Friday, January 23, 2009

California and Craig-y-nos...

Emails pop up from all over the world regarding Craig-y-nos.

Take this one which has just arrived from California:

"I just had to say hello because I was looking on the web for other "Ann Shaw's" to see how many might be out there and found you!

What makes it even more interesting is that during the 70's I lived for a while just north of Glasgow on the east shore of Loch Lomond, just off the road between Drymen & Balmaha.

I later found that a good number of my ancestors were Scots from the north end of the loch.

I can't tell you how many times I climbed Conic Hill.

Anyhow, I don't know if this means anything to you. I'm impressed that you survived your ordeal and then had the moxie to bring up an apparently buried subject and bring it to light. How nice that you helped others tell their stories too.

--Ann Shaw
(now in sunny Southern California)

Great to hear from you Ann!

Monday, January 19, 2009

Highland Moors - comment

The following comment has just been posted on the blog relating to
Highland Moors posted on August 8th 2008.

This is it:

"I was banged up in Highland Moors from some time in 1944 to 1944 (VE day +14 or so). Among those I remember are Bruce Griffiths (Welsh Dictionary compiler), and a friend whom I briefly met at RAF Yatesbury many years later.

I appeared to be the only Welsh speaker there until a chap from Caernarfon appeared, who could not speak a word of English, whereupon I became his official interpreter.
As my father was serving in N. Africa and Italy,and travelling from Blaenau Ffestiniog was difficult in waretime, I only received one lot of visitors in nine months, there now, times were indeed hard. "

Friday, January 16, 2009

Is this the dentist?


Dentist -aka "Father Christmas"- Jenkyn Evans

Now that we are in the final stages of editing and checking names for the book it is proving to be extremely useful to be able to call up ex-patients to verify certain facts and names.

So it was with the above photo. It came in with no name on it.

Christine Perry (nee Bennett) is able to tell us that it is the dentist, Jenkyn Evans who always dressed up as Father Christmas.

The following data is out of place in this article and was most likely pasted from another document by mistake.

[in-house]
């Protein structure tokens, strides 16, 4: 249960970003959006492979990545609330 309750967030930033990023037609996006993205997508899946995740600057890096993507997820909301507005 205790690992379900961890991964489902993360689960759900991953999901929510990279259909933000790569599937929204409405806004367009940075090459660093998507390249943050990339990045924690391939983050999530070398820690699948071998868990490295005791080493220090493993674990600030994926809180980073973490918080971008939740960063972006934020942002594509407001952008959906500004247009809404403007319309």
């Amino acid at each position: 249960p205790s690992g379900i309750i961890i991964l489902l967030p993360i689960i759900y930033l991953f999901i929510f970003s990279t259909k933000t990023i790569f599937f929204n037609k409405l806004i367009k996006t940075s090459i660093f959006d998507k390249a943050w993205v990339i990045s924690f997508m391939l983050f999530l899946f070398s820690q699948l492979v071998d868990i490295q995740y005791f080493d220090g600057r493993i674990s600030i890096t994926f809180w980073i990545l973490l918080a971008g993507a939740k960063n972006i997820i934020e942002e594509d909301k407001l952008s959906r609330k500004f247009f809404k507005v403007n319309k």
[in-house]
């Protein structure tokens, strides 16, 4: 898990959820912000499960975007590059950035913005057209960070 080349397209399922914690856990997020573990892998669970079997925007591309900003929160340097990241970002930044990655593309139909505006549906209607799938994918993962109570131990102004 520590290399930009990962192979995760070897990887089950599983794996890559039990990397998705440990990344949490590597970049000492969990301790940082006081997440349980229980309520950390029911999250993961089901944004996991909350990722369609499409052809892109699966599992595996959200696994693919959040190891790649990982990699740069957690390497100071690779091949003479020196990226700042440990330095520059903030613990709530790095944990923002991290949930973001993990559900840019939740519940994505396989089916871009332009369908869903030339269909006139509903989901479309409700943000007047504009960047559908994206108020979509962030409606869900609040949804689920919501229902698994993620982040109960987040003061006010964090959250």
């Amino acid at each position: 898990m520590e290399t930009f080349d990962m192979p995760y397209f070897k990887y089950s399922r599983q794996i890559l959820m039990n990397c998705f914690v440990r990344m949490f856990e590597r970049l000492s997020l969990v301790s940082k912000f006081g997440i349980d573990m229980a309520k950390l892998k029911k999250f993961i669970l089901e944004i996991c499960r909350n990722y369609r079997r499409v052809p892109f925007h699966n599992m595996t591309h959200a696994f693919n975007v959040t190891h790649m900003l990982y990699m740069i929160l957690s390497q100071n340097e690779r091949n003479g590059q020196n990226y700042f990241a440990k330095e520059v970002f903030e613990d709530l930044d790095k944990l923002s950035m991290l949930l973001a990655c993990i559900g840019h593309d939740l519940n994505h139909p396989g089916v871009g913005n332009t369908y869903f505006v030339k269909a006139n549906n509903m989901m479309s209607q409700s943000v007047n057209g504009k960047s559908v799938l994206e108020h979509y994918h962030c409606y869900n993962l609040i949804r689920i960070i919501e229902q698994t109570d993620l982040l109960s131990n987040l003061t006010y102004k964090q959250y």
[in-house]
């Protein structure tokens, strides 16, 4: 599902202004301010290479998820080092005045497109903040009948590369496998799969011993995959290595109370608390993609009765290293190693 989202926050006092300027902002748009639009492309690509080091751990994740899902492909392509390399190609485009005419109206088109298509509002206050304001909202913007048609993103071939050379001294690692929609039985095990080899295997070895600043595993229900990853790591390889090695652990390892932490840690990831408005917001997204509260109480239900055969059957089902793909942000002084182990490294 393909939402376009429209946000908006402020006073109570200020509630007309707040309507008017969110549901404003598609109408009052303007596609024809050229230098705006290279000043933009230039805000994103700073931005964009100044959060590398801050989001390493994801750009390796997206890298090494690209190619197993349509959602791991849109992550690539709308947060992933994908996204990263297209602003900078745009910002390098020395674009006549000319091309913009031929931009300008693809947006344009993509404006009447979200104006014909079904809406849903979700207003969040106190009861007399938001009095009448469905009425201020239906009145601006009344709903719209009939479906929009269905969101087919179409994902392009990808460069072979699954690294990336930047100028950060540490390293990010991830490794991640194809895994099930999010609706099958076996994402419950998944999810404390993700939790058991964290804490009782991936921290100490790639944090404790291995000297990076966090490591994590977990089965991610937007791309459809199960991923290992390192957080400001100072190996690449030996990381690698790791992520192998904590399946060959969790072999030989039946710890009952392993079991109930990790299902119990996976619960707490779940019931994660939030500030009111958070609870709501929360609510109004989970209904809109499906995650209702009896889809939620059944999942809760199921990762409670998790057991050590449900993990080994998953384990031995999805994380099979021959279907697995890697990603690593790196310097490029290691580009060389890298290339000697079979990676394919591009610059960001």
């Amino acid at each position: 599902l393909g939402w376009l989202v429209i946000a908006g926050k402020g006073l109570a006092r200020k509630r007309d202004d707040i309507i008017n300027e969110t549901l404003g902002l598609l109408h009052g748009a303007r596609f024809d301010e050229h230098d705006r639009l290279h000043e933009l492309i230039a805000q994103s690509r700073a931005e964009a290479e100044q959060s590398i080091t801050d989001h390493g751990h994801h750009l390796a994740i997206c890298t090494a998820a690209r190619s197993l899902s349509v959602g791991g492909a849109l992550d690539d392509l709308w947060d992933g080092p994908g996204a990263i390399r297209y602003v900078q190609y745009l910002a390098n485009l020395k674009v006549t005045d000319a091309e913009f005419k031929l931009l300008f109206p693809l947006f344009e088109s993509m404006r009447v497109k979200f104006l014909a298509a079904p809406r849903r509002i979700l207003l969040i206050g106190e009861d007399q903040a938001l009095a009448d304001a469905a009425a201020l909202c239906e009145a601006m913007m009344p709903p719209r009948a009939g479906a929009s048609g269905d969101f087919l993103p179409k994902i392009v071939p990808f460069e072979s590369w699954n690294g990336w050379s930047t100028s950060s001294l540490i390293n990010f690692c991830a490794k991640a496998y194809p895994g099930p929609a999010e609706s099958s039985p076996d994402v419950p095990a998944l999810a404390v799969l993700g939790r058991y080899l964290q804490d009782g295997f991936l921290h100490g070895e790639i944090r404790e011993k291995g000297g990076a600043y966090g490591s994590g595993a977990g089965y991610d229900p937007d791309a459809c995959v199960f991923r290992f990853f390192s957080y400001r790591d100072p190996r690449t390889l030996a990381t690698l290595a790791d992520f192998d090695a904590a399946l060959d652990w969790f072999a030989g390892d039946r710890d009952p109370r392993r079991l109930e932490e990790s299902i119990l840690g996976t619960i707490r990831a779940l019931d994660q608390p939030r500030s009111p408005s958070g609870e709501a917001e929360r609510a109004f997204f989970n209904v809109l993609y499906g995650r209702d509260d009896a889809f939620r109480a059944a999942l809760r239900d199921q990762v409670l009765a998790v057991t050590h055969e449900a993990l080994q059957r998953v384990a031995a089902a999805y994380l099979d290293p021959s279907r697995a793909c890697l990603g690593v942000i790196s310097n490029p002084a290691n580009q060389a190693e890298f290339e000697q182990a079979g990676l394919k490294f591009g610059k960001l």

Christine says:

"He removed two "fangs" that had grown in my upper jaw.

The dental surgery was in the stable block.

Because of our respiratory condition, he had to use injection as an anaesthetic on us all, no gas.

It was the first time that I had had dental anaesthesia using injection."

Sunday, January 11, 2009

Brenda Bates- early 1950's

Brenda Bates

Barbara Paines ( O'Donnell) is determined to track down as many girls as she can from those early days in Craig-y-nos.

After much searching through the phone book she found Brenda Bates of Morley St, Barry.

But Brenda is in a residential home. She rang her.
Brenda answered.

"I tried to speak to her about her childhood in Craig-y-nos. She has no memory of her time there."

So it was with regret that Barbara rang yesterday to inform me of both Brenda's discovery and her mental decline.

Saturday, January 10, 2009

Girls- early 1950s

We've a problem. The girl on the back row right is said to be Norma Pearce, according to her grand-son Jerry. But Barbara Paines (middle row right- says its Pat Sullivan.
So - who's right?

Just for the record these girls are: (top row Jean Griffiths ( left) Norma Pearce/Pat Sullivan?
middle row Mari Friend ( Jenkins), Barbara Paines (O'Donnell)
front row Alice Smith

Thursday, January 08, 2009

Roy and the medieval banquet

Roy Harry ( Craig-y-nos 1940's age 4 ) tells me that he and his partner Valerie were given tickets for a medieval banquet at Craig-y-nos over the festive season.

Says Roy:
"It was held in the main banqueting room which used to be my ward. What's more I was sitting three feet from where I had my bed."

Yes it did stir some memories!

The food, he says, was excellent " and plenty of it".

Wednesday, January 07, 2009

TV programme on TB

I received an email yesterday from former colleague Chris Holme now working with the Scottish Executive about a television programme dealing with TB:

"This is Stornoway-based MacTV’s splendid documentary which went out on BBC Alba last night and goes out again tonight at 10 pm. You can see it on iPlayer: BBCtv.alba

He goes on to say:
"This is very much in the historiographical vein of Craig-y-nos – finding patients and allowing them to tell their stories. I helped the researchers at the start of the project with contacts and background info including Craig- y- nos.

Features former Herald librarian Seonai Gordon now living in Brighton and Rhoda Macdonald, our STV colleague from the days we were all in the Scottish Media Group. Much of it is in Gaelic with subtitles but I think this enhances its appeal as film testimony rather than detracts from it."

Well, I watched the programme last night and it echoes so many of our stories particularly the social stigma and taboo surrounding the disease. If you have the time do click on the above BBCIplayer link. It is up for the next six days.

Dr Crofton, the Edinburgh based TB specialist responsible for developing the triple drug regime that led to the cure for TB was often asked to go to churches and speak about the cure because people were that frightened of being in contact with people who had been treated for TB.

Monday, January 05, 2009

Festive season

Festive season more or less over - it seems to go on for ever in Scotland what with New Year and all that whisky drinking- so Happy New Year one and all. It's back to the book. Carole Reeves tells me she has spent a great part of the holiday working on it.

And I am about to start checking names/captions.

To my surprise I got an email from a Japanese academic in Osaka who had read the "Children of Craig-y-nos" blog and found the stories very moving. ( I had met her a couple of times through my in-laws but that was years ago).